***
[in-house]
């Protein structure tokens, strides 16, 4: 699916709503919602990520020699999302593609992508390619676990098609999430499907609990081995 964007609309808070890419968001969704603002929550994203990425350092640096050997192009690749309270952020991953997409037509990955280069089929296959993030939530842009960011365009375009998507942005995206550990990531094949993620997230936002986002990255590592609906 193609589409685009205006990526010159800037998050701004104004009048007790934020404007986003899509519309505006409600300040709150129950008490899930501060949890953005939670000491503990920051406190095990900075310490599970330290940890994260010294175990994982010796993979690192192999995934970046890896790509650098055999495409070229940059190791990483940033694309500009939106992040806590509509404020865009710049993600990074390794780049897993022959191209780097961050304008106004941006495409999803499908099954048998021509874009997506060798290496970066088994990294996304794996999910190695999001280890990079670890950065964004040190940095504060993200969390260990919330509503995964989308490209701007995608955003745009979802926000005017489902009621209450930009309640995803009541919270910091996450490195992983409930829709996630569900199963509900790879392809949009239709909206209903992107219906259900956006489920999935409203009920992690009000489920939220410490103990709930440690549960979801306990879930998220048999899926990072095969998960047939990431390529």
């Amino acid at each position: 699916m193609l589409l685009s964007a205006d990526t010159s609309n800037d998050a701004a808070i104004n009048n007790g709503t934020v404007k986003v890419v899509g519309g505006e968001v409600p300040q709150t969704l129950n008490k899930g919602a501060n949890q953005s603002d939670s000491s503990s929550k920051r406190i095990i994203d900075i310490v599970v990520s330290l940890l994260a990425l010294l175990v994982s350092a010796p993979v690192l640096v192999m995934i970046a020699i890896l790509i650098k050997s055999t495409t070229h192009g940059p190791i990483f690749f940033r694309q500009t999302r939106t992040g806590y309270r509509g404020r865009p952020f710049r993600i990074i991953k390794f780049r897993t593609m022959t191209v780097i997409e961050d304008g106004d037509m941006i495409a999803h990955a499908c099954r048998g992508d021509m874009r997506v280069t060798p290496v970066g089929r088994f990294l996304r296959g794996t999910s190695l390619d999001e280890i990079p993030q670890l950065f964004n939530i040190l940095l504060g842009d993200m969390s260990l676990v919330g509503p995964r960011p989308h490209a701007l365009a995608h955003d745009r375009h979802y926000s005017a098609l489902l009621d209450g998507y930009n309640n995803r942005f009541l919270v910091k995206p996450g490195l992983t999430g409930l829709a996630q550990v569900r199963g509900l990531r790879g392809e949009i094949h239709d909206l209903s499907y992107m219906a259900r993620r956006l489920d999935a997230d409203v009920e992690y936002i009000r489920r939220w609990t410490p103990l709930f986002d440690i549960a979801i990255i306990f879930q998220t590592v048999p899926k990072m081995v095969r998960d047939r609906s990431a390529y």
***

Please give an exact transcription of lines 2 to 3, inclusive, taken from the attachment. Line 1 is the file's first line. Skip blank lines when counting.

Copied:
């Protein structure tokens, strides 16, 4: 699916709503919602990520020699999302593609992508390619676990098609999430499907609990081995 964007609309808070890419968001969704603002929550994203990425350092640096050997192009690749309270952020991953997409037509990955280069089929296959993030939530842009960011365009375009998507942005995206550990990531094949993620997230936002986002990255590592609906 193609589409685009205006990526010159800037998050701004104004009048007790934020404007986003899509519309505006409600300040709150129950008490899930501060949890953005939670000491503990920051406190095990900075310490599970330290940890994260010294175990994982010796993979690192192999995934970046890896790509650098055999495409070229940059190791990483940033694309500009939106992040806590509509404020865009710049993600990074390794780049897993022959191209780097961050304008106004941006495409999803499908099954048998021509874009997506060798290496970066088994990294996304794996999910190695999001280890990079670890950065964004040190940095504060993200969390260990919330509503995964989308490209701007995608955003745009979802926000005017489902009621209450930009309640995803009541919270910091996450490195992983409930829709996630569900199963509900790879392809949009239709909206209903992107219906259900956006489920999935409203009920992690009000489920939220410490103990709930440690549960979801306990879930998220048999899926990072095969998960047939990431390529």
């Amino acid at each position: 699916m193609l589409l685009s964007a205006d990526t010159s609309n800037d998050a701004a808070i104004n009048n007790g709503t934020v404007k986003v890419v899509g519309g505006e968001v409600p300040q709150t969704l129950n008490k899930g919602a501060n949890q953005s603002d939670s000491s503990s929550k920051r406190i095990i994203d900075i310490v599970v990520s330290l940890l994260a990425l010294l175990v994982s350092a010796p993979v690192l640096v192999m995934i970046a020699i890896l790509i650098k050997s055999t495409t070229h192009g940059p190791i990483f690749f940033r694309q500009t999302r939106t992040g806590y309270r509509g404020r865009p952020f710049r993600i990074i991953k390794f780049r897993t593609m022959t191209v780097i997409e961050d304008g106004d037509m941006i495409a999803h990955a499908c099954r048998g992508d021509m874009r997506v280069t060798p290496v970066g089929r088994f990294l996304r296959g794996t999910s190695l390619d999001e280890i990079p993030q670890l950065f964004n939530i040190l940095l504060g842009d993200m969390s260990l676990v919330g509503p995964r960011p989308h490209a701007l365009a995608h955003d745009r375009h979802y926000s005017a098609l489902l009621d209450g998507y930009n309640n995803r942005f009541l919270v910091k995206p996450g490195l992983t999430g409930l829709a996630q550990v569900r199963g509900l990531r790879g392809e949009i094949h239709d909206l209903s499907y992107m219906a259900r993620r956006l489920d999935a997230d409203v009920e992690y936002i009000r489920r939220w609990t410490p103990l709930f986002d440690i549960a979801i990255i306990f879930q998220t590592v048999p899926k990072m081995v095969r998960d047939r609906s990431a390529y």